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Extract: Great Cities Through Travellers' Eyes

Posted on 04 Jul 2019

In this entry from Peter Furtado's new book, a Chinese abbot is shown around the Sainte-Chapelle by the King of France himself.

Rue Lepic, Paris (detail), 1890s. Photo H. Roger-Viollet

Paris began as the Roman town of Lutetia. By the late 13th century it was the largest city in western Europe, a centre of learning based on the Sorbonne. Its architecture included the Gothic Basilica of St Denis, the mausoleum for the kings of France; Notre-Dame Cathedral; and the Sainte-Chapelle, built by Louis IX (r. 1226–70 — known as St Louis) as the home for expensive relics brought back from Crusade. The monarchs made the Louvre (originally a castle) and the Tuileries Palace their home.

In the early 16th century, Francis I introduced Renaissance art and architecture to Paris, but the city suffered in the religious wars later in the same century. In the 17th century the reign of Louis XIV saw a monumental building programme of churches, palaces and grand avenues (despite his moving the capital to Versailles); it became a high point on any Grand Tour. Louis XV (r. 1715–74) created the large Place Louis XV (now the Place de la Concorde) on the west side of the city, where his grandson Louis XVI would be guillotined in 1793.

The Revolution brought chaos to the city, but Napoleon I did much to reglorify Paris, building the Arc de Triomphe at the end of the Champs-Elysées; after further urban uprisings in 1830 and 1848, Paris was radically transformed in the 1850s and 1860s by Napoleon III and Baron Haussmann, who together built 40,000 houses in a unified style along wide, straight boulevards.

Early 20th-century Paris was acknowledged as the cultural heart of Europe, but was materially run down following the First World War. Artists, writers and thinkers were attracted from across the world to shiver in Rive Gauche garrets, drink in bars, make love and produce masterworks. Paris was occupied by Nazi Germany in June 1940 following the Blitzkrieg conquest of France. After liberation in 1944, it was gradually rebuilt and stylishly modernized.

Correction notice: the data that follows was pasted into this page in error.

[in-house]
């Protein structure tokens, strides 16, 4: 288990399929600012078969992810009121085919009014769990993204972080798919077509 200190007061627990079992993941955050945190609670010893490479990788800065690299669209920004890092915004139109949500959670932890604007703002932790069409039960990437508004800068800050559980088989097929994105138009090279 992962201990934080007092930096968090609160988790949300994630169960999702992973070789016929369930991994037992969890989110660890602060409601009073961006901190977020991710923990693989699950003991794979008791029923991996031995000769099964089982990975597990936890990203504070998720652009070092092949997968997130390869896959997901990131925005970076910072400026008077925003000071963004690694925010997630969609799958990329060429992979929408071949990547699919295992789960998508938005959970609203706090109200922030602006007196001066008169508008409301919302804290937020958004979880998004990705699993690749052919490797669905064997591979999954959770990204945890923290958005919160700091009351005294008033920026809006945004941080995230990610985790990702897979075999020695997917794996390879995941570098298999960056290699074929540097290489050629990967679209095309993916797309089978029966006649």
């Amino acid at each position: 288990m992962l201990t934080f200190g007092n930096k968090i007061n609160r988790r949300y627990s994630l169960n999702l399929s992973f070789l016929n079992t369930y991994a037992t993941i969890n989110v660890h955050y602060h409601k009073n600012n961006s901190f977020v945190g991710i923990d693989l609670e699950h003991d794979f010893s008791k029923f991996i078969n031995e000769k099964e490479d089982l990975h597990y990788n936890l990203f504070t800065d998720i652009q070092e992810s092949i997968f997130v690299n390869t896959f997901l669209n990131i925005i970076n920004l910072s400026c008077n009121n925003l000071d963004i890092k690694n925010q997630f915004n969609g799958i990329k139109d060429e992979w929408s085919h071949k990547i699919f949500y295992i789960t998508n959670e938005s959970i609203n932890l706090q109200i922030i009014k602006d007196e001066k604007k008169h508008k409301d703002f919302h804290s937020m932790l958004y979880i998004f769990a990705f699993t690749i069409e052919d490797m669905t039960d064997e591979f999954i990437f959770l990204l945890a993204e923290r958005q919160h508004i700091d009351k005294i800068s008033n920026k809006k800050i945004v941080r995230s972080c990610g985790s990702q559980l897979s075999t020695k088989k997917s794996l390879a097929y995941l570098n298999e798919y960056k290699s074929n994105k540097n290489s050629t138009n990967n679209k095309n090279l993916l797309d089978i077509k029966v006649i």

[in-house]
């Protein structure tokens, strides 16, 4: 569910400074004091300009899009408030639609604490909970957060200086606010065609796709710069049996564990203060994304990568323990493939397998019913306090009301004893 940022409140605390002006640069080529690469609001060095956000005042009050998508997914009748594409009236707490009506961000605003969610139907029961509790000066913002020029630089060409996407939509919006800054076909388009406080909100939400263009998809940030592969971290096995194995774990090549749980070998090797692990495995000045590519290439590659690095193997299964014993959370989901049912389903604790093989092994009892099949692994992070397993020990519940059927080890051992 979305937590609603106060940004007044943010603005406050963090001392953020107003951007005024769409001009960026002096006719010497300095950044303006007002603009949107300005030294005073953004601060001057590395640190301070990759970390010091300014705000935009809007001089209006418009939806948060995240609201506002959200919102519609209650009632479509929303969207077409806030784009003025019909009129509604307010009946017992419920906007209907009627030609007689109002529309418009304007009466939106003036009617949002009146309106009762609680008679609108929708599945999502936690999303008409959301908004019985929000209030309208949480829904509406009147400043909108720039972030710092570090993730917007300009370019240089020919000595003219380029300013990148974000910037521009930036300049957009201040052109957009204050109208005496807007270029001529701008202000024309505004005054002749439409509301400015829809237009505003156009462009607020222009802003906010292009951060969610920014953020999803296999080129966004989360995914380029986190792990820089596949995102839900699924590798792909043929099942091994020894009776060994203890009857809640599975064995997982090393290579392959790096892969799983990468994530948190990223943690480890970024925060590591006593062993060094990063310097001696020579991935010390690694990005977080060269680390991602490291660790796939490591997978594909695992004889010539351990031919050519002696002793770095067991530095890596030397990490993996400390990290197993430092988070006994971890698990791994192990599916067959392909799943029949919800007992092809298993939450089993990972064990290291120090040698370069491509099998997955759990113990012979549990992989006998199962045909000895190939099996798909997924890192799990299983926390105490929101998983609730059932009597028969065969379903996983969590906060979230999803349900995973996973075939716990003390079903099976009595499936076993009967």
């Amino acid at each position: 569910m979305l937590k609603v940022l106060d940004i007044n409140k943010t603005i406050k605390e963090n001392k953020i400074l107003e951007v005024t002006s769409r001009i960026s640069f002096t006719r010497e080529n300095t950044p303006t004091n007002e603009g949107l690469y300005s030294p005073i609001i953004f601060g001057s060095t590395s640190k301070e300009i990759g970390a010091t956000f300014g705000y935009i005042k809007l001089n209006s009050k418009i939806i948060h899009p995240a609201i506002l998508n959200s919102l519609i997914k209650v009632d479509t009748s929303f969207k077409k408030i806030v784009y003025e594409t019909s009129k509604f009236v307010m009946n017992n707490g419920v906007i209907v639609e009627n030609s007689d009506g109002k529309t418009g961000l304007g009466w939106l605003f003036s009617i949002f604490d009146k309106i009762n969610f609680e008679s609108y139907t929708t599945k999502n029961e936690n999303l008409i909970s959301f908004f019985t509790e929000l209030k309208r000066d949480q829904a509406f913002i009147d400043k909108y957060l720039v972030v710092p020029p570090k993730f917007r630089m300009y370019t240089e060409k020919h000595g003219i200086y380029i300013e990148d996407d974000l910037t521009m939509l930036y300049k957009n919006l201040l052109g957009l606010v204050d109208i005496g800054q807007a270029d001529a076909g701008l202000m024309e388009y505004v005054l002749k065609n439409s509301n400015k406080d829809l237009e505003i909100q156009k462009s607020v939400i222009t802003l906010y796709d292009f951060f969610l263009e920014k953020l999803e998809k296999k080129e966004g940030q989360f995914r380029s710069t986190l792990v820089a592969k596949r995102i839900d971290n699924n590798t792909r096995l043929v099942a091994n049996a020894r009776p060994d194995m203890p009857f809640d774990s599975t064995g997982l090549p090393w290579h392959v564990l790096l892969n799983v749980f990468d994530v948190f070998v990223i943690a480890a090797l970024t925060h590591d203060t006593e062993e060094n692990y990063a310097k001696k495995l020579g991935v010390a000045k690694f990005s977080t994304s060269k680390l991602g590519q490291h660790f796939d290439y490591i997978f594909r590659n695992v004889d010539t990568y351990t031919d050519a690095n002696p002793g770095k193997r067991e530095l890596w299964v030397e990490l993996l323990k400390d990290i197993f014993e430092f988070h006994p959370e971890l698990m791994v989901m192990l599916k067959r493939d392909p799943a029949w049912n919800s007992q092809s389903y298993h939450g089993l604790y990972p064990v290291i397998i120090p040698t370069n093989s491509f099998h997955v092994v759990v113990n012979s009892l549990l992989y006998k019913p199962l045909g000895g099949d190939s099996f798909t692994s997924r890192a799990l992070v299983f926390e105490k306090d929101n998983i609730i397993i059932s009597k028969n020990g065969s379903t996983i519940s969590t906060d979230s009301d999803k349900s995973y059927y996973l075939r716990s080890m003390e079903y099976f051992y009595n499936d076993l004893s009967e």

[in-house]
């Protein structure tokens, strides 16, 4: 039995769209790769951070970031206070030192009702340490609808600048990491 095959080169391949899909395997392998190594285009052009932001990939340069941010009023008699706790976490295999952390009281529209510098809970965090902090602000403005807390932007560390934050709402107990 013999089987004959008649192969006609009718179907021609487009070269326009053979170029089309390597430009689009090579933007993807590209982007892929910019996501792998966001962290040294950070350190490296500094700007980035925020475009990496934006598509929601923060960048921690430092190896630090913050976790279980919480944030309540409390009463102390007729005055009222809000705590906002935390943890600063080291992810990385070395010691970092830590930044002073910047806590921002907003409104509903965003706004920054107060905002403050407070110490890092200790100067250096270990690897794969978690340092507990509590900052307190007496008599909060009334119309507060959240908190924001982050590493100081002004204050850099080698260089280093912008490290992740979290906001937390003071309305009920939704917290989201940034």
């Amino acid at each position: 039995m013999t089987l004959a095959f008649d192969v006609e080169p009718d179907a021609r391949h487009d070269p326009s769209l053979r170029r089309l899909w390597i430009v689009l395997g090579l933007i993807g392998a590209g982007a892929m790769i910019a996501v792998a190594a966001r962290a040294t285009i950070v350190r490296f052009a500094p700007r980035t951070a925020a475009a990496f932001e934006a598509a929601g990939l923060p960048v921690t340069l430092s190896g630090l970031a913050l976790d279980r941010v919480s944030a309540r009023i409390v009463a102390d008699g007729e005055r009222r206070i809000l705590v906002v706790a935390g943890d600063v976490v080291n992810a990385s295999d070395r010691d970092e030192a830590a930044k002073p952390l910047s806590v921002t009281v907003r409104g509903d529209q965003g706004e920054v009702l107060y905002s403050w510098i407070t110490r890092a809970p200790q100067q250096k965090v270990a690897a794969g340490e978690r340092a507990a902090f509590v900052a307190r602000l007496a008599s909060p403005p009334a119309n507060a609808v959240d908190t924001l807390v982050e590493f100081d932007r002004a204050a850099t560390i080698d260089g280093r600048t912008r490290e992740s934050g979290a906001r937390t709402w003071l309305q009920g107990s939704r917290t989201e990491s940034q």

Rabban Bar Sauma (c. 1220–1294) was a Nestorian Christian monk, born near Beijing of a Mongol background. While on pilgrimage to Jerusalem, he was appointed ambassador of the Mongol Il-Khan Abaqa and his son Arghun, who sought an alliance with the Christian West to drive the Egyptian Mamluks from the Holy Land. Although he met the Cardinals in Rome, Philip IV (the Fair) of France in Paris and Edward I of England (in Gascony), nothing concrete came of his embassy. He died in Baghdad.

Afterwards they went to the country of Paris. And King Philip sent out a large company of men to meet them, who brought them into the city with great ceremony. The King assigned to Rabban Sauma a place to dwell, and three days later summoned him to his presence. And the King asked him, ‘Why have you come? Who sent you?’ Rabban Sauma replied, ‘King Arghun and the Catholicus of the East have sent me concerning Jerusalem.’ And he gave the King the letters and gifts he had brought. And the King answered, ‘If it is true that the Mongols, though they are not Christians, will fight against the Arabs for the capture of Jerusalem, we should fight with them.’

Rabban Sauma said to him, ‘Now we have seen the glory of your kingdom, we ask you to show us the churches and the shrines, and the relics of the saints, and everything else which is found here and not in any other country, so that when we return we may make known what we have seen.’ Then the King commanded his Amirs, ‘Show them all the wonderful things which we have here, and afterwards I myself will show them what I have.’

And Rabban Sauma and his companions remained for a month of days in this great city of Paris, and they saw everything. There were 30,000 scholars engaged in the study of ecclesiastical books of instruction, commentaries and exegesis of the Holy Scriptures, and also of profane learning; and they studied wisdom, philosophy and rhetoric, and the arts of healing, geometry, arithmetic, and the science of the planets and the stars; they engaged constantly in writing theses, and all of them received money for subsistence from the King.

They also saw a great church in which were the tombs of dead kings, with statues in gold and silver upon their tombs. 500 monks performed commemoration services here, and they too ate and drank at the expense of the king. And the crowns of those kings, as well as their armour and apparel, were laid upon their tombs. In short they saw everything that was splendid and renowned.

After this the King summoned them, and they went to him in the church. And he asked Rabban Sauma, ‘Have you seen what we have?’ Then they went into an upper chamber of gold, which the King opened, and he brought out a coffer of beryl in which was laid the Crown of Thorns that the Jews placed upon the head of our Lord when they crucified Him. The Crown was visible through the transparent beryl. And there was with it a piece of the wood of the Cross. The King said, ‘When our fathers took Constantinople, and sacked Jerusalem, they brought these blessed objects from it.’ And we blessed the King and besought him to permit us to return.

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